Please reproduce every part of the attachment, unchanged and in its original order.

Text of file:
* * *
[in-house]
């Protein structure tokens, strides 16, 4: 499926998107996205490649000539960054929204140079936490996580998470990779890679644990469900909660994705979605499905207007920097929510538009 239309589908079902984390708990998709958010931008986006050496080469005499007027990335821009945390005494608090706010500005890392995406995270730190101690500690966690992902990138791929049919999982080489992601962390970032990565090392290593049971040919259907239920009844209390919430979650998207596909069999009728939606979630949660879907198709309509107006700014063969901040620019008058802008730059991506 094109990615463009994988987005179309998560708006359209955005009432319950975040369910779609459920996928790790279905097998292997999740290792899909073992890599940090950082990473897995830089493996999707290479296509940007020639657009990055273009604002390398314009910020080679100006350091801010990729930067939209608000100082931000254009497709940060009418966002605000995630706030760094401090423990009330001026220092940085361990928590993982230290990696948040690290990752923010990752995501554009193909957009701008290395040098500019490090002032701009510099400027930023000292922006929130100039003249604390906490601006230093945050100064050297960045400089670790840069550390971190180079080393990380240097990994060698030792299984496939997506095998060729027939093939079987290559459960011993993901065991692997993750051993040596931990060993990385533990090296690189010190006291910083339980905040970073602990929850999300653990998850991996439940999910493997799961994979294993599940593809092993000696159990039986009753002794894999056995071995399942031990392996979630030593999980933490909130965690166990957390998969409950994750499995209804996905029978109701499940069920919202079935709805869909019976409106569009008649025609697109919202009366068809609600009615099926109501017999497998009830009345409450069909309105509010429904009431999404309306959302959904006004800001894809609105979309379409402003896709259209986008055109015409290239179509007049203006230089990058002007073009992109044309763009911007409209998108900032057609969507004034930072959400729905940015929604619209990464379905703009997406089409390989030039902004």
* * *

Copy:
[in-house]
């Protein structure tokens, strides 16, 4: 499926998107996205490649000539960054929204140079936490996580998470990779890679644990469900909660994705979605499905207007920097929510538009 239309589908079902984390708990998709958010931008986006050496080469005499007027990335821009945390005494608090706010500005890392995406995270730190101690500690966690992902990138791929049919999982080489992601962390970032990565090392290593049971040919259907239920009844209390919430979650998207596909069999009728939606979630949660879907198709309509107006700014063969901040620019008058802008730059991506 094109990615463009994988987005179309998560708006359209955005009432319950975040369910779609459920996928790790279905097998292997999740290792899909073992890599940090950082990473897995830089493996999707290479296509940007020639657009990055273009604002390398314009910020080679100006350091801010990729930067939209608000100082931000254009497709940060009418966002605000995630706030760094401090423990009330001026220092940085361990928590993982230290990696948040690290990752923010990752995501554009193909957009701008290395040098500019490090002032701009510099400027930023000292922006929130100039003249604390906490601006230093945050100064050297960045400089670790840069550390971190180079080393990380240097990994060698030792299984496939997506095998060729027939093939079987290559459960011993993901065991692997993750051993040596931990060993990385533990090296690189010190006291910083339980905040970073602990929850999300653990998850991996439940999910493997799961994979294993599940593809092993000696159990039986009753002794894999056995071995399942031990392996979630030593999980933490909130965690166990957390998969409950994750499995209804996905029978109701499940069920919202079935709805869909019976409106569009008649025609697109919202009366068809609600009615099926109501017999497998009830009345409450069909309105509010429904009431999404309306959302959904006004800001894809609105979309379409402003896709259209986008055109015409290239179509007049203006230089990058002007073009992109044309763009911007409209998108900032057609969507004034930072959400729905940015929604619209990464379905703009997406089409390989030039902004």